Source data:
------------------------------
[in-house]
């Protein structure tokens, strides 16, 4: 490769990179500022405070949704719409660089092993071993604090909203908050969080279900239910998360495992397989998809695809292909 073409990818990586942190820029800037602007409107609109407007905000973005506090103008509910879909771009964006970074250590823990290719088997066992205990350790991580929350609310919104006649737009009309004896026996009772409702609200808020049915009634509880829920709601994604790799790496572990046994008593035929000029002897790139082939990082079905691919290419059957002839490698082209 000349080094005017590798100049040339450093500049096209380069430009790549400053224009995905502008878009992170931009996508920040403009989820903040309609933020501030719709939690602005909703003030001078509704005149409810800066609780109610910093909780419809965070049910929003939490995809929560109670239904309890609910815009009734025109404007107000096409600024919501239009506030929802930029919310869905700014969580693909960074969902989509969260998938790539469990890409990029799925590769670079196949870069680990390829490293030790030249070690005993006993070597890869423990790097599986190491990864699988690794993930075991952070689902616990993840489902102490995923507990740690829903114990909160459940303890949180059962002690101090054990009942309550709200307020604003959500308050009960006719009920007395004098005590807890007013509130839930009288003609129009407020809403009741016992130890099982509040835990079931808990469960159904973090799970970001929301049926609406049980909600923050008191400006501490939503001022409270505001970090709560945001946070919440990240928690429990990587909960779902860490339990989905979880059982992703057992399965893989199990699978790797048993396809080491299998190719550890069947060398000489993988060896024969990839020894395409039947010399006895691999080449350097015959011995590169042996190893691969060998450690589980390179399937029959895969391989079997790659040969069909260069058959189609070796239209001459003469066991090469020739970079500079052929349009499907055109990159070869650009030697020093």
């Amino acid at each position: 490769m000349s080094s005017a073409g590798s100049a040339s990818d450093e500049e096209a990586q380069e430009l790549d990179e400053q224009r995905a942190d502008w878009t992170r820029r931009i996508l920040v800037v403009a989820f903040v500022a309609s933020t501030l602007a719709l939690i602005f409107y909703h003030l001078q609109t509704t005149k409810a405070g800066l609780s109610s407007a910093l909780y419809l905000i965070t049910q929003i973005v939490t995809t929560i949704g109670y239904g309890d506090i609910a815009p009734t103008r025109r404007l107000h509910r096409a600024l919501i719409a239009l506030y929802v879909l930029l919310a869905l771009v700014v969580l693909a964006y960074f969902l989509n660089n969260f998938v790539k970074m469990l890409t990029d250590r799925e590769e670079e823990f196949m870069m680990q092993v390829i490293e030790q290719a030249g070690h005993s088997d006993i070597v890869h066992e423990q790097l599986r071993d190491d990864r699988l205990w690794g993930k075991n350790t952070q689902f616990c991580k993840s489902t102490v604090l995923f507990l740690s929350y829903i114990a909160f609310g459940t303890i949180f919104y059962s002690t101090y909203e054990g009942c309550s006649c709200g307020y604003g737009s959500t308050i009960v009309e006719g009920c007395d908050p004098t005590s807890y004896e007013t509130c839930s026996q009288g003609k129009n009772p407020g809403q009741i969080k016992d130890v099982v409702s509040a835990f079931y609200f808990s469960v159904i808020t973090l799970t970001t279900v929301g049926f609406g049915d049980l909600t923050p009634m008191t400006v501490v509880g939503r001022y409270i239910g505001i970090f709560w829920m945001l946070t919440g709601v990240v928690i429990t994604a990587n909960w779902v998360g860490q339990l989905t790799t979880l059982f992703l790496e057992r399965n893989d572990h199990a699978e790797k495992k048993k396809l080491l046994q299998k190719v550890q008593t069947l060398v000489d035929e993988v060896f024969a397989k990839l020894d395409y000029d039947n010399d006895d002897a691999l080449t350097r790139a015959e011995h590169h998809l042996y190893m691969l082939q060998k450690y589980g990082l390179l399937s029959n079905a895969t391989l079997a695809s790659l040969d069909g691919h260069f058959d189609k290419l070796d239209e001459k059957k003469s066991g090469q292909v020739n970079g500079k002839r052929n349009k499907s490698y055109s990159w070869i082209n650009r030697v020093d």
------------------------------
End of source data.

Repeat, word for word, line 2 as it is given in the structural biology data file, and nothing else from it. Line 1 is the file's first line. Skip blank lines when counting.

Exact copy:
């Protein structure tokens, strides 16, 4: 490769990179500022405070949704719409660089092993071993604090909203908050969080279900239910998360495992397989998809695809292909 073409990818990586942190820029800037602007409107609109407007905000973005506090103008509910879909771009964006970074250590823990290719088997066992205990350790991580929350609310919104006649737009009309004896026996009772409702609200808020049915009634509880829920709601994604790799790496572990046994008593035929000029002897790139082939990082079905691919290419059957002839490698082209 000349080094005017590798100049040339450093500049096209380069430009790549400053224009995905502008878009992170931009996508920040403009989820903040309609933020501030719709939690602005909703003030001078509704005149409810800066609780109610910093909780419809965070049910929003939490995809929560109670239904309890609910815009009734025109404007107000096409600024919501239009506030929802930029919310869905700014969580693909960074969902989509969260998938790539469990890409990029799925590769670079196949870069680990390829490293030790030249070690005993006993070597890869423990790097599986190491990864699988690794993930075991952070689902616990993840489902102490995923507990740690829903114990909160459940303890949180059962002690101090054990009942309550709200307020604003959500308050009960006719009920007395004098005590807890007013509130839930009288003609129009407020809403009741016992130890099982509040835990079931808990469960159904973090799970970001929301049926609406049980909600923050008191400006501490939503001022409270505001970090709560945001946070919440990240928690429990990587909960779902860490339990989905979880059982992703057992399965893989199990699978790797048993396809080491299998190719550890069947060398000489993988060896024969990839020894395409039947010399006895691999080449350097015959011995590169042996190893691969060998450690589980390179399937029959895969391989079997790659040969069909260069058959189609070796239209001459003469066991090469020739970079500079052929349009499907055109990159070869650009030697020093």